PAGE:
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What is an SSL Certificate?


What are SSL and SSL Certificates?

SSL stands for Secure Socket Layer, which is a secured cryptographic protocol for authenticating and encrypting data and communication over a network. Transport Layer Security or TLS is its updated and more secure version. SSL and TLS are often used interchangeably; however, they refer to the type of secure connection that HTTPS uses for communication between a browser and a server.

To initiate the protocol of secure connection between servers (websites, VPN, or intranets) and clients (email clients, website browsers, or website applications), a digital certificate is needed. This digital certificate is what we call the SSL Certificate. Simply put, an SSL Certificate encrypts and protects sensitive information while being transferred across the internet. There are several types of SSL Certificates you can choose from depending on your website's needs. Please visit the article What type of SSL/Secure Certificate do I need? to learn more about these types of SSL Certificates.

We can now install SSL on the shared IP address; however, the server must be on at least CentOS 6 and cPanel version 11.58. If the server is on an older version, it will require a Dedicated IP address.

For additional information about SSL Certificates, you can also visit this blog.

How to purchase SSL?

HostGator offers different types of SSL that you can choose from depending on the needs of your website. To order an SSL Certificate, please visit the following article for the instructions.

Why do you need an SSL Certificate?

Here are the reasons why you should get an SSL Certificate:

  • The most common reason is that you want to accept credit card payments on your website.
    How important is SSL for accepting payments?

    If you are accepting credit card payments online via a merchant account, the credit card associations and networks require that you use SSL whenever you transmit credit card information, such as the card number, cardholder's name, expiration date, CVV code, etc. (This is when customers enter their credit card on your shopping cart order form or payment page). This is an important part of making your website PCI compliant (a set of rules that must be followed in order to accept credit card payments).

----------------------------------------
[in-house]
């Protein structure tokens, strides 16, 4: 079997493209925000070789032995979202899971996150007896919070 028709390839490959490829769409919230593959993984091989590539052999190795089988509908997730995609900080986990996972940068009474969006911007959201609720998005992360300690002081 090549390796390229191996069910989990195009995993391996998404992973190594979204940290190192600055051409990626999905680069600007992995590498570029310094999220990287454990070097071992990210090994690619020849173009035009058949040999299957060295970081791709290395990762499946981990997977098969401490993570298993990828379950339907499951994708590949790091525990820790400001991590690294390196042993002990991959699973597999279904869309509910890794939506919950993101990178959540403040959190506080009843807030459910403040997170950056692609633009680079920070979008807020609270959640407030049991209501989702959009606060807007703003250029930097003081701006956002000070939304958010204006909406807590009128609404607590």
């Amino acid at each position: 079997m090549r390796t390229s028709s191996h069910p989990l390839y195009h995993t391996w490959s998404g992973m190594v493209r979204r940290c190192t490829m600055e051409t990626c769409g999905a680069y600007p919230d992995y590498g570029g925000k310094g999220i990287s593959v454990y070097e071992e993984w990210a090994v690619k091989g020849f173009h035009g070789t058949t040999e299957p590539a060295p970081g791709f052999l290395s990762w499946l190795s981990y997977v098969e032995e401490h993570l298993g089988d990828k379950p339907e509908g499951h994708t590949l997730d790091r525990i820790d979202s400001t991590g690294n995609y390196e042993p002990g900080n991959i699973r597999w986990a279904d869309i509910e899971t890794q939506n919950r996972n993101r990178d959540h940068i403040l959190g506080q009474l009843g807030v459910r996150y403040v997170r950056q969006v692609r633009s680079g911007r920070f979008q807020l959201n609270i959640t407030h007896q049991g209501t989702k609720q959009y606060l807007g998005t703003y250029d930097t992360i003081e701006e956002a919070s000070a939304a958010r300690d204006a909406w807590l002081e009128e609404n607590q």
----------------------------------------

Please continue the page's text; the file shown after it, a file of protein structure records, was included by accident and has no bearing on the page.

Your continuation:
In addition to being PCI compliant (which is required by Visa, MasterCard, Discover Network, American Express, Diners Club International, JCB, and your payment processing company), your customers also look to see if your order form or shopping cart is secure before entering their credit card information. You can easily lose sales if your customers see that your site is not secure.

    If customers are not entering credit card information directly on your website but rather entering it directly on a payment processing company's website, such as PayPal, Google Checkout, or Amazon Payments, then you do not need an SSL Certificate since you are not transmitting or storing credit card information.

  • You may have confidential information that you want to keep secure while it is being accessed via the web, like personally identifiable information - such as full name, address, telephone number, proprietary information, legal contracts, and medical records. With the SSL enabled, it will encrypt the data sent across the internet. This encryption prevents the man-in-the-middle attacks used by hackers to steal your customers' information while in transit
  • You protect your passwords and login details from being intercepted when typed into a secure login page.
  • Adding SSL to your website lets your visitors know that you are serious about your customer and site's security.

How does SSL work?

Identifying SSL Certificate in a website

If you install an SSL certificate, your data is encrypted before being sent, and your website displays HTTPS before the domain name. When people visit your site, they'll see a padlock icon next to your domain. This padlock shows that your site, and in turn, the data that they share on your website, is secure from prying eyes. It serves as a visual indication that your website is trustworthy.

SSL Certificate padlock icon

Getting an SSL Certificate

Most browsers nowadays use SSL (TLS) Certificates to authenticate HTTPS websites that you visit. The SSL Certificate issued by a trusted certified authority includes the following details:

  • Website URL(s)
  • A public key
  • The certificate authority that issued the certificate
  • The certificate's expiration date
  • The organization's name that owns the website (a premium type of SSL)

Verifying an SSL Certificate

The details of the SSL Certificate issuer can be seen through the website browsers. The availability of this information allows you to verify the SSL Certificate of a website you like to visit. Here is a helpful guide on how to check SSL information:

Please visit the following article for a detailed description of how SSL works.

SSL for Newbies Series